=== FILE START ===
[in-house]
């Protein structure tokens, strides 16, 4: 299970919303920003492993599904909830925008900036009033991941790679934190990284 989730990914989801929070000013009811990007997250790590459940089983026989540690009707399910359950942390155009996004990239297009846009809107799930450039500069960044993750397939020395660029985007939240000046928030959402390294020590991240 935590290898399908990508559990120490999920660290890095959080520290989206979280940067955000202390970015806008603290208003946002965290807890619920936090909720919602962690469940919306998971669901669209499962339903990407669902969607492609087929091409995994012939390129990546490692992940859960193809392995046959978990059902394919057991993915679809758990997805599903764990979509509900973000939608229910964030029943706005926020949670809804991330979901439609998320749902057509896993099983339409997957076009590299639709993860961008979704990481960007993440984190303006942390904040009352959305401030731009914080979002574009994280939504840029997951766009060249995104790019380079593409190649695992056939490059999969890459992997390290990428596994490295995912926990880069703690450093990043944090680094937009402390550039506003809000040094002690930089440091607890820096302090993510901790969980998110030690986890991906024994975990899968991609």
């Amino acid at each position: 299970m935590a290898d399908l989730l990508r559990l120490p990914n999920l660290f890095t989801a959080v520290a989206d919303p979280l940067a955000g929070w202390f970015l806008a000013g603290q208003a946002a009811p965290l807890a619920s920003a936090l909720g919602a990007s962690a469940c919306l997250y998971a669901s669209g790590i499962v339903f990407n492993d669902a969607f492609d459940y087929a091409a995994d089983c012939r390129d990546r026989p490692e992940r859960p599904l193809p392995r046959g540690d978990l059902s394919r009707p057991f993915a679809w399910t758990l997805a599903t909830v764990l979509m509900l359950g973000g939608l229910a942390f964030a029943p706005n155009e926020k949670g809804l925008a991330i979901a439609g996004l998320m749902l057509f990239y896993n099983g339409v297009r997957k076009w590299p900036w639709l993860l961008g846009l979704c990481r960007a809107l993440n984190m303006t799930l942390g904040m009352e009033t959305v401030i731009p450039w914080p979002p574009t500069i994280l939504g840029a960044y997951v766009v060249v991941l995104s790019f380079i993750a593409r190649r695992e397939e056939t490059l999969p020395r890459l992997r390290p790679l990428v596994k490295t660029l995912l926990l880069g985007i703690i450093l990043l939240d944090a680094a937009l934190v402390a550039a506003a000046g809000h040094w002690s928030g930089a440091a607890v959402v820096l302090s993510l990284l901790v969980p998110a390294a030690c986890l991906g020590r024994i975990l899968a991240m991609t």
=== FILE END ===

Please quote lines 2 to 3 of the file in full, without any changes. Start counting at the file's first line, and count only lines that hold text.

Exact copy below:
């Protein structure tokens, strides 16, 4: 299970919303920003492993599904909830925008900036009033991941790679934190990284 989730990914989801929070000013009811990007997250790590459940089983026989540690009707399910359950942390155009996004990239297009846009809107799930450039500069960044993750397939020395660029985007939240000046928030959402390294020590991240 935590290898399908990508559990120490999920660290890095959080520290989206979280940067955000202390970015806008603290208003946002965290807890619920936090909720919602962690469940919306998971669901669209499962339903990407669902969607492609087929091409995994012939390129990546490692992940859960193809392995046959978990059902394919057991993915679809758990997805599903764990979509509900973000939608229910964030029943706005926020949670809804991330979901439609998320749902057509896993099983339409997957076009590299639709993860961008979704990481960007993440984190303006942390904040009352959305401030731009914080979002574009994280939504840029997951766009060249995104790019380079593409190649695992056939490059999969890459992997390290990428596994490295995912926990880069703690450093990043944090680094937009402390550039506003809000040094002690930089440091607890820096302090993510901790969980998110030690986890991906024994975990899968991609």
């Amino acid at each position: 299970m935590a290898d399908l989730l990508r559990l120490p990914n999920l660290f890095t989801a959080v520290a989206d919303p979280l940067a955000g929070w202390f970015l806008a000013g603290q208003a946002a009811p965290l807890a619920s920003a936090l909720g919602a990007s962690a469940c919306l997250y998971a669901s669209g790590i499962v339903f990407n492993d669902a969607f492609d459940y087929a091409a995994d089983c012939r390129d990546r026989p490692e992940r859960p599904l193809p392995r046959g540690d978990l059902s394919r009707p057991f993915a679809w399910t758990l997805a599903t909830v764990l979509m509900l359950g973000g939608l229910a942390f964030a029943p706005n155009e926020k949670g809804l925008a991330i979901a439609g996004l998320m749902l057509f990239y896993n099983g339409v297009r997957k076009w590299p900036w639709l993860l961008g846009l979704c990481r960007a809107l993440n984190m303006t799930l942390g904040m009352e009033t959305v401030i731009p450039w914080p979002p574009t500069i994280l939504g840029a960044y997951v766009v060249v991941l995104s790019f380079i993750a593409r190649r695992e397939e056939t490059l999969p020395r890459l992997r390290p790679l990428v596994k490295t660029l995912l926990l880069g985007i703690i450093l990043l939240d944090a680094a937009l934190v402390a550039a506003a000046g809000h040094w002690s928030g930089a440091a607890v959402v820096l302090s993510l990284l901790v969980p998110a390294a030690c986890l991906g020590r024994i975990l899968a991240m991609t």